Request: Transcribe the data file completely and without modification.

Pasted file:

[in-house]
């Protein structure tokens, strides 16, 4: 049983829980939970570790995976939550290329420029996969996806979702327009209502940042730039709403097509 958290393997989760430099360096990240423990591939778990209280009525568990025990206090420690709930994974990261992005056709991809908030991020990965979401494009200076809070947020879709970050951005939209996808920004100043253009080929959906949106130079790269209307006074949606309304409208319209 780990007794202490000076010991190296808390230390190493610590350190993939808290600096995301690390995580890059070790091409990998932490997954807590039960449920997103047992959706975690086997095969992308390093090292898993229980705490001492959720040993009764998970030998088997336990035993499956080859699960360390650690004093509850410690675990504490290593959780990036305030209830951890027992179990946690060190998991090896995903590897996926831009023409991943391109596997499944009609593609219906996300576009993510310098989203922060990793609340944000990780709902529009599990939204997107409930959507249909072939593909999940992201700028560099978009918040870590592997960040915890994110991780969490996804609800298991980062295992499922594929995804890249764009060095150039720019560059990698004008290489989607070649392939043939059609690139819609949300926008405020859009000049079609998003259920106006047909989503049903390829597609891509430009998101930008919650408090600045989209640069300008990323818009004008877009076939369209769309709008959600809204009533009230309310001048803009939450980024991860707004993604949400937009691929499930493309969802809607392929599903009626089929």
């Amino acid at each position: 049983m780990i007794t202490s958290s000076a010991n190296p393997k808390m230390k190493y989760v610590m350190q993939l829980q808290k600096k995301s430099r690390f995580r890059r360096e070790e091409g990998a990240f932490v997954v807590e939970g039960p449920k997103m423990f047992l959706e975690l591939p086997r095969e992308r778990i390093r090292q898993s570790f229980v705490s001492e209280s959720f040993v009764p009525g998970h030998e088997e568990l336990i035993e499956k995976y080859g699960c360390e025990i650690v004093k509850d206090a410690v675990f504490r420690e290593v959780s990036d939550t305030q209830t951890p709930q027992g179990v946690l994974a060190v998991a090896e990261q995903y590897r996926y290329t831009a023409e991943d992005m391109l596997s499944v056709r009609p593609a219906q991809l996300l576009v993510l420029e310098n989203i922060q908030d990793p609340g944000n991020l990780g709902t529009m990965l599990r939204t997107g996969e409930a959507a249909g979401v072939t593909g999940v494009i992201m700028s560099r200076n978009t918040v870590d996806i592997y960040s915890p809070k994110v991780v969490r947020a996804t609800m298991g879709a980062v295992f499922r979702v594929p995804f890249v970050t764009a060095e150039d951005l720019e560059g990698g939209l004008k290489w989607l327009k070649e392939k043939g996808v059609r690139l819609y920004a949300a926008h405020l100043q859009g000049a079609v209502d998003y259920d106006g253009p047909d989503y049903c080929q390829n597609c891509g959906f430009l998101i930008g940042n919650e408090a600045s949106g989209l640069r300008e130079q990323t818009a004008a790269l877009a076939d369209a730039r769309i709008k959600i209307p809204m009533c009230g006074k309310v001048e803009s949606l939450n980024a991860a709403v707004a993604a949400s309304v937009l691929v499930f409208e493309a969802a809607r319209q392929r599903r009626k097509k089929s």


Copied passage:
[in-house]
């Protein structure tokens, strides 16, 4: 049983829980939970570790995976939550290329420029996969996806979702327009209502940042730039709403097509 958290393997989760430099360096990240423990591939778990209280009525568990025990206090420690709930994974990261992005056709991809908030991020990965979401494009200076809070947020879709970050951005939209996808920004100043253009080929959906949106130079790269209307006074949606309304409208319209 780990007794202490000076010991190296808390230390190493610590350190993939808290600096995301690390995580890059070790091409990998932490997954807590039960449920997103047992959706975690086997095969992308390093090292898993229980705490001492959720040993009764998970030998088997336990035993499956080859699960360390650690004093509850410690675990504490290593959780990036305030209830951890027992179990946690060190998991090896995903590897996926831009023409991943391109596997499944009609593609219906996300576009993510310098989203922060990793609340944000990780709902529009599990939204997107409930959507249909072939593909999940992201700028560099978009918040870590592997960040915890994110991780969490996804609800298991980062295992499922594929995804890249764009060095150039720019560059990698004008290489989607070649392939043939059609690139819609949300926008405020859009000049079609998003259920106006047909989503049903390829597609891509430009998101930008919650408090600045989209640069300008990323818009004008877009076939369209769309709008959600809204009533009230309310001048803009939450980024991860707004993604949400937009691929499930493309969802809607392929599903009626089929």
């Amino acid at each position: 049983m780990i007794t202490s958290s000076a010991n190296p393997k808390m230390k190493y989760v610590m350190q993939l829980q808290k600096k995301s430099r690390f995580r890059r360096e070790e091409g990998a990240f932490v997954v807590e939970g039960p449920k997103m423990f047992l959706e975690l591939p086997r095969e992308r778990i390093r090292q898993s570790f229980v705490s001492e209280s959720f040993v009764p009525g998970h030998e088997e568990l336990i035993e499956k995976y080859g699960c360390e025990i650690v004093k509850d206090a410690v675990f504490r420690e290593v959780s990036d939550t305030q209830t951890p709930q027992g179990v946690l994974a060190v998991a090896e990261q995903y590897r996926y290329t831009a023409e991943d992005m391109l596997s499944v056709r009609p593609a219906q991809l996300l576009v993510l420029e310098n989203i922060q908030d990793p609340g944000n991020l990780g709902t529009m990965l599990r939204t997107g996969e409930a959507a249909g979401v072939t593909g999940v494009i992201m700028s560099r200076n978009t918040v870590d996806i592997y960040s915890p809070k994110v991780v969490r947020a996804t609800m298991g879709a980062v295992f499922r979702v594929p995804f890249v970050t764009a060095e150039d951005l720019e560059g990698g939209l004008k290489w989607l327009k070649e392939k043939g996808v059609r690139l819609y920004a949300a926008h405020l100043q859009g000049a079609v209502d998003y259920d106006g253009p047909d989503y049903c080929q390829n597609c891509g959906f430009l998101i930008g940042n919650e408090a600045s949106g989209l640069r300008e130079q990323t818009a004008a790269l877009a076939d369209a730039r769309i709008k959600i209307p809204m009533c009230g006074k309310v001048e803009s949606l939450n980024a991860a709403v707004a993604a949400s309304v937009l691929v499930f409208e493309a969802a809607r319209q392929r599903r009626k097509k089929s």